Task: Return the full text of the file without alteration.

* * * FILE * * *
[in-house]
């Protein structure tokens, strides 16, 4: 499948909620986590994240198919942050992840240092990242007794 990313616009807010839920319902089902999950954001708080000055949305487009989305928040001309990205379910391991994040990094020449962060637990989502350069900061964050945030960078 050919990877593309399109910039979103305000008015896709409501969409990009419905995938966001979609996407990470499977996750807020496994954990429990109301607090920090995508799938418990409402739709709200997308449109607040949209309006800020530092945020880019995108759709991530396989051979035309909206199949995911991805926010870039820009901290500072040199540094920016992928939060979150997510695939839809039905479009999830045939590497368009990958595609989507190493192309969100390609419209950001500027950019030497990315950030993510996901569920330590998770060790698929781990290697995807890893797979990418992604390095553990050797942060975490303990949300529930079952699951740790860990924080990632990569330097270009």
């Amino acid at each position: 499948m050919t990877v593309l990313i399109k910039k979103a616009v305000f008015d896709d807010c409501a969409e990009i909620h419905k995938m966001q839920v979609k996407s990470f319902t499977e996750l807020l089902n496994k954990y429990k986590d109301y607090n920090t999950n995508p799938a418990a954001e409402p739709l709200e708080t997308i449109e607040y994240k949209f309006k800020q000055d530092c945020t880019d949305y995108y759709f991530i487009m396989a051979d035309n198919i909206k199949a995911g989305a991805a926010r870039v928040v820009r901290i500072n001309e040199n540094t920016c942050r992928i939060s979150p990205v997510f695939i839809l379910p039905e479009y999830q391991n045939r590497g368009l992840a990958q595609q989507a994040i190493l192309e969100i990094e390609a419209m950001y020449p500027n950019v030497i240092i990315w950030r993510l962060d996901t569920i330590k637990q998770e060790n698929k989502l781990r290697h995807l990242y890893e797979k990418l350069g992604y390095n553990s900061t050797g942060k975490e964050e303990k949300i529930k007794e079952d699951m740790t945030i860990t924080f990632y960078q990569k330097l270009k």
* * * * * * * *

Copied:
[in-house]
């Protein structure tokens, strides 16, 4: 499948909620986590994240198919942050992840240092990242007794 990313616009807010839920319902089902999950954001708080000055949305487009989305928040001309990205379910391991994040990094020449962060637990989502350069900061964050945030960078 050919990877593309399109910039979103305000008015896709409501969409990009419905995938966001979609996407990470499977996750807020496994954990429990109301607090920090995508799938418990409402739709709200997308449109607040949209309006800020530092945020880019995108759709991530396989051979035309909206199949995911991805926010870039820009901290500072040199540094920016992928939060979150997510695939839809039905479009999830045939590497368009990958595609989507190493192309969100390609419209950001500027950019030497990315950030993510996901569920330590998770060790698929781990290697995807890893797979990418992604390095553990050797942060975490303990949300529930079952699951740790860990924080990632990569330097270009």
């Amino acid at each position: 499948m050919t990877v593309l990313i399109k910039k979103a616009v305000f008015d896709d807010c409501a969409e990009i909620h419905k995938m966001q839920v979609k996407s990470f319902t499977e996750l807020l089902n496994k954990y429990k986590d109301y607090n920090t999950n995508p799938a418990a954001e409402p739709l709200e708080t997308i449109e607040y994240k949209f309006k800020q000055d530092c945020t880019d949305y995108y759709f991530i487009m396989a051979d035309n198919i909206k199949a995911g989305a991805a926010r870039v928040v820009r901290i500072n001309e040199n540094t920016c942050r992928i939060s979150p990205v997510f695939i839809l379910p039905e479009y999830q391991n045939r590497g368009l992840a990958q595609q989507a994040i190493l192309e969100i990094e390609a419209m950001y020449p500027n950019v030497i240092i990315w950030r993510l962060d996901t569920i330590k637990q998770e060790n698929k989502l781990r290697h995807l990242y890893e797979k990418l350069g992604y390095n553990s900061t050797g942060k975490e964050e303990k949300i529930k007794e079952d699951m740790t945030i860990t924080f990632y960078q990569k330097l270009k």